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Employees with disabilities: Safran harnesses 3D innovation
Thomas Courteille, a millwright with disabilities, has been working at Safran Nacelles in Colomiers since 2014. Faced with the necessity to access all of the parts of the engine, Thomas, and the other members of the team, had the idea of applying the use of a "lifting" wheelchair to an industrial setting, thus enabling Thomas to work standing up.
The problem with this kind of wheelchair is the very high price, the amount to be paid by the buyer often amounts to several thousand euros... As such, within the framework of the Group's CSR policy and its commitment to support the professional integration of people with disabilities, the teams at Safran Nacelles in Colomiers set about developing a solution for designing a cheaper wheelchair made by Safran.
Designed by four Safran employees, the purpose of the project is to design a lighter and more ergonomic wheelchair at a lower cost. It was as part of a Group-wide crowd-sourcing project that the topic of 3D manufacturing of the future was presented with a full-scale model. The innovative part of the design is the structural part of the wheelchair (in yellow on the photo of the model) is manufactured using 3D printing.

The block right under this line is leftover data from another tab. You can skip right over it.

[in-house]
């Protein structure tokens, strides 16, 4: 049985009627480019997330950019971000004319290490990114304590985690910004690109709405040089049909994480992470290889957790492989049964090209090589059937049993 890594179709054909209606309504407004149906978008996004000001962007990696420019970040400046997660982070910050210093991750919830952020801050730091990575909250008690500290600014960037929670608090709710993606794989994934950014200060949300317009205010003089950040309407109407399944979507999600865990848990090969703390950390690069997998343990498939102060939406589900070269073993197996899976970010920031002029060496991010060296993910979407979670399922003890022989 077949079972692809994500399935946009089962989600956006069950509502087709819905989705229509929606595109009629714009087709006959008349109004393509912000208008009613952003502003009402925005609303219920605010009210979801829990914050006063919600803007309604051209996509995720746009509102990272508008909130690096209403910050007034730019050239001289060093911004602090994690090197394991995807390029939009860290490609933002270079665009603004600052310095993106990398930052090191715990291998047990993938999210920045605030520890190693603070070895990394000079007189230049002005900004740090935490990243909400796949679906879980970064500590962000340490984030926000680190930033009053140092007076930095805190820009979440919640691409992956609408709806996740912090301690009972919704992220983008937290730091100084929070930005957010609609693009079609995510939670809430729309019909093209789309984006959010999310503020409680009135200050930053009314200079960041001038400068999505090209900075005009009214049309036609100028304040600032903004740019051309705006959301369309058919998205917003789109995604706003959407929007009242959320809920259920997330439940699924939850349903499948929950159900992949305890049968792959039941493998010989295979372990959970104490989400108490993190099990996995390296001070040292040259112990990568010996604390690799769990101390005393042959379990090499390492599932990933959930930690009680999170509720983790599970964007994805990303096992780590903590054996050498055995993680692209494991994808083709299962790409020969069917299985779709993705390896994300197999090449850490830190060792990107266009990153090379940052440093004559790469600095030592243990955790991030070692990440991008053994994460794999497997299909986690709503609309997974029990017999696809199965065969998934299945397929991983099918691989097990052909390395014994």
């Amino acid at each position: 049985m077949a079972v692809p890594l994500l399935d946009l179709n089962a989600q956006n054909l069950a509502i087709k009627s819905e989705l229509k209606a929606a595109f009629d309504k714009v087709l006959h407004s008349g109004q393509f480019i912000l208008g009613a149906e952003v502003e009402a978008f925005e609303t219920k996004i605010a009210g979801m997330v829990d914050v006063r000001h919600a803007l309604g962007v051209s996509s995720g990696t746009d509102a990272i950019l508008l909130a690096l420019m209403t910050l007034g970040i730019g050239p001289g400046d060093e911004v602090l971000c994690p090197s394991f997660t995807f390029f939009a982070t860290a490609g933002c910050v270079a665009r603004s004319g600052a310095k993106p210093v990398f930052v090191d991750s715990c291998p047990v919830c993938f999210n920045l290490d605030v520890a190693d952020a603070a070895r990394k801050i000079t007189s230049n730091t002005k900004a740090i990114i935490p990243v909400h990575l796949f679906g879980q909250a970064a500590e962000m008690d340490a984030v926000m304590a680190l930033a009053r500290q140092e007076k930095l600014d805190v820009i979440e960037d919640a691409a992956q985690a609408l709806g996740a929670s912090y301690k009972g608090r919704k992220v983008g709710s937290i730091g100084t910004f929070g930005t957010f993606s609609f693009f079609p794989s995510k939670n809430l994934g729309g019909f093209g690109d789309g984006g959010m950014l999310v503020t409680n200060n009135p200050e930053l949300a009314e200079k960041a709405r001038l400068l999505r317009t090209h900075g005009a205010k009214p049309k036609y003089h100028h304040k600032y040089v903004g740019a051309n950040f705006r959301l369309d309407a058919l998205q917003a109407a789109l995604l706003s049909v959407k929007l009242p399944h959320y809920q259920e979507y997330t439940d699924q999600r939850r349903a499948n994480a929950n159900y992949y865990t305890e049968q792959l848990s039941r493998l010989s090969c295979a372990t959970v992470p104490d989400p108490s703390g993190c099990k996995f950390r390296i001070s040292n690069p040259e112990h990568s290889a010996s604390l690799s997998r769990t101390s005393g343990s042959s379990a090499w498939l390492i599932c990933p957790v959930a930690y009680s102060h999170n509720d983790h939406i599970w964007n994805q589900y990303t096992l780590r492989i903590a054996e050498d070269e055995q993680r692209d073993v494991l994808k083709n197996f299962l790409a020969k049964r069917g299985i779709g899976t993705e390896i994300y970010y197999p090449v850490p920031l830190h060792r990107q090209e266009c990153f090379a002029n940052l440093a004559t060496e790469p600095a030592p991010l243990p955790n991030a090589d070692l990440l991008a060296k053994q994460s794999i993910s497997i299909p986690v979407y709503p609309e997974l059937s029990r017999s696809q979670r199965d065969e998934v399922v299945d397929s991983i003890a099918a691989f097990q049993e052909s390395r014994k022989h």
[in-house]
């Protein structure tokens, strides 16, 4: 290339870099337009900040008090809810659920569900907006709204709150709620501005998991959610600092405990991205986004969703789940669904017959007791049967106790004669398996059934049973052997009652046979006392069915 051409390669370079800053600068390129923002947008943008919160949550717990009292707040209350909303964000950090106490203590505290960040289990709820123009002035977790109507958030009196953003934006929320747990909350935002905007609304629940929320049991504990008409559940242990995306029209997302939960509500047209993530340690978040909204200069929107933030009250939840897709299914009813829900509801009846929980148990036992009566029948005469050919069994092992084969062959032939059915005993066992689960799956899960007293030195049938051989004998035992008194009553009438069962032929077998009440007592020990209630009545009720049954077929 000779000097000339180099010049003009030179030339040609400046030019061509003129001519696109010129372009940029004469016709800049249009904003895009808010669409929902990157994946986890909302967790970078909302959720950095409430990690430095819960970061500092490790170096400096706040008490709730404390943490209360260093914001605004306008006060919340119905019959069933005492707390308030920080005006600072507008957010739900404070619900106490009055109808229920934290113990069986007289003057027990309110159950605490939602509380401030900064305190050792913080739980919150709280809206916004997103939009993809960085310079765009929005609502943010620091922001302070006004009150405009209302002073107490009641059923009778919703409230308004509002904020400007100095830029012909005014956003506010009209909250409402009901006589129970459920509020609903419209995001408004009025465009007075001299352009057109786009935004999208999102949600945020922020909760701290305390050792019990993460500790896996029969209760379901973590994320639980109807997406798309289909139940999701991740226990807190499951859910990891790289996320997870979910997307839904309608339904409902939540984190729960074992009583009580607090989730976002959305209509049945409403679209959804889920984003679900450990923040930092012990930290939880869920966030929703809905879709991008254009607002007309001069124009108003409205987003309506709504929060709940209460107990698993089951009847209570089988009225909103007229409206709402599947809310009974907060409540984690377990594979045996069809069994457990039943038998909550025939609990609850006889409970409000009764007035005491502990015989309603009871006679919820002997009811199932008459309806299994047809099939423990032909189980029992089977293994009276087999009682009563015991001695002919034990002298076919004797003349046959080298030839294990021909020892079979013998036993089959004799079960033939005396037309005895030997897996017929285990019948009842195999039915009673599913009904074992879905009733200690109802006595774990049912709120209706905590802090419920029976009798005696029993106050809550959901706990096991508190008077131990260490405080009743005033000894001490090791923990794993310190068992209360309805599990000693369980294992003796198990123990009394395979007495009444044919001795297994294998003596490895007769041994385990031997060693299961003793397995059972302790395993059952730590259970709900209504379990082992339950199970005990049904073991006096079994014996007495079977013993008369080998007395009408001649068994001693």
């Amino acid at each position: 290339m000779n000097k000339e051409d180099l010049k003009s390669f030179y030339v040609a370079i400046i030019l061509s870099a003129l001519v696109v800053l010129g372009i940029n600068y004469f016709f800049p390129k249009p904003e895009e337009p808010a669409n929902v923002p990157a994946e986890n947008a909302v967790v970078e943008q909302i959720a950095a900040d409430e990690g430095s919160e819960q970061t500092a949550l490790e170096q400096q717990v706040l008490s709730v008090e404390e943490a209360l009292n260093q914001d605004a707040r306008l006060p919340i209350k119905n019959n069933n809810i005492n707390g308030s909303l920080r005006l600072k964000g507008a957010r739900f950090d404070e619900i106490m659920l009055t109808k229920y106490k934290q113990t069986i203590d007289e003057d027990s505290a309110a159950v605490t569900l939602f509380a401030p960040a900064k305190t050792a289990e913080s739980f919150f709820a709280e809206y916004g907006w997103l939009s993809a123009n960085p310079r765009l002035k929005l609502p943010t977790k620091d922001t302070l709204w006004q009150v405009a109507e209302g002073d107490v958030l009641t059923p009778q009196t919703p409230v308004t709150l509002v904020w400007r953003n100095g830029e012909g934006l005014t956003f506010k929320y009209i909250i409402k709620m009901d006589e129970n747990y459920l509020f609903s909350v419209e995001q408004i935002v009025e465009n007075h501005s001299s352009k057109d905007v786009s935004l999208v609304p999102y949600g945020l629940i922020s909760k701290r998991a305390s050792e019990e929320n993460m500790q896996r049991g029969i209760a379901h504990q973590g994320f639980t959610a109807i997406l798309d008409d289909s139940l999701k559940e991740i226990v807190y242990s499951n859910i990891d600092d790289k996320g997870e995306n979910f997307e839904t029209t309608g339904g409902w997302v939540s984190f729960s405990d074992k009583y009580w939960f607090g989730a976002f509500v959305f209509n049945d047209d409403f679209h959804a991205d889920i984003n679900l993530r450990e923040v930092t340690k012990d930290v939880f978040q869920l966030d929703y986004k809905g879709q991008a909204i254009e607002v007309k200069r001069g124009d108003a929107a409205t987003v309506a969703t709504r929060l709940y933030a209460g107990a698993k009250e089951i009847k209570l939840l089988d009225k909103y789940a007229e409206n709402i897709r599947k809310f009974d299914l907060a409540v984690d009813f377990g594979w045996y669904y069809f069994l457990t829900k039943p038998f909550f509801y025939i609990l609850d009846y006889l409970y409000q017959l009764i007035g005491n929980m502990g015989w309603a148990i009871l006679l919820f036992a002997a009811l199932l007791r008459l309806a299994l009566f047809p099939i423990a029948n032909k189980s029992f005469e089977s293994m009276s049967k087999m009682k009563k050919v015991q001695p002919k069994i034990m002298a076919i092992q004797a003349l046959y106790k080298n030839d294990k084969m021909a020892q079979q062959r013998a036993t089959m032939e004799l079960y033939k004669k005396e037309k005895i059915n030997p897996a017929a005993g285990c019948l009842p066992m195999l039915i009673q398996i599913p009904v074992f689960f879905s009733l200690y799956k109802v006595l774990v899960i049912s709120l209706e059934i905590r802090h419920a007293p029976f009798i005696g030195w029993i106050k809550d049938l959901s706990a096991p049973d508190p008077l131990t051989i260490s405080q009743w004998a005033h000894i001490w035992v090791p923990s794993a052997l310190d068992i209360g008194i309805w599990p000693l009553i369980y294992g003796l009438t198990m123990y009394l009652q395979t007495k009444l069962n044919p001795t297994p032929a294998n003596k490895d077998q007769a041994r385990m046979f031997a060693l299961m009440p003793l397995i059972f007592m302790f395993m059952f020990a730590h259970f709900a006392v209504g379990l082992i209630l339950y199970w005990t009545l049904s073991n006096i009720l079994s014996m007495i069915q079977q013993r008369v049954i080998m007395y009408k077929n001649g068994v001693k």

Solidarity and coming together
The next step involves creating a collaborative network with companies having 3D printers, where everyone contributes their skills to "print" chair structures and then put the wheelchairs together. Thomas' wheelchair, as well as those of other Group employees will need it...
The full-scale model of the innovative wheelchair manufactured using 3D printing for Group employees with reduced mobility. This prototype was presented last summer to the French Prime Minister, Edouard Philippe, as part of his visit to the Safran Nacelles site in Colomiers, organized within the framework of the drive for integrating people with disabilities in companies.
Learn more about Safran's CSR commitments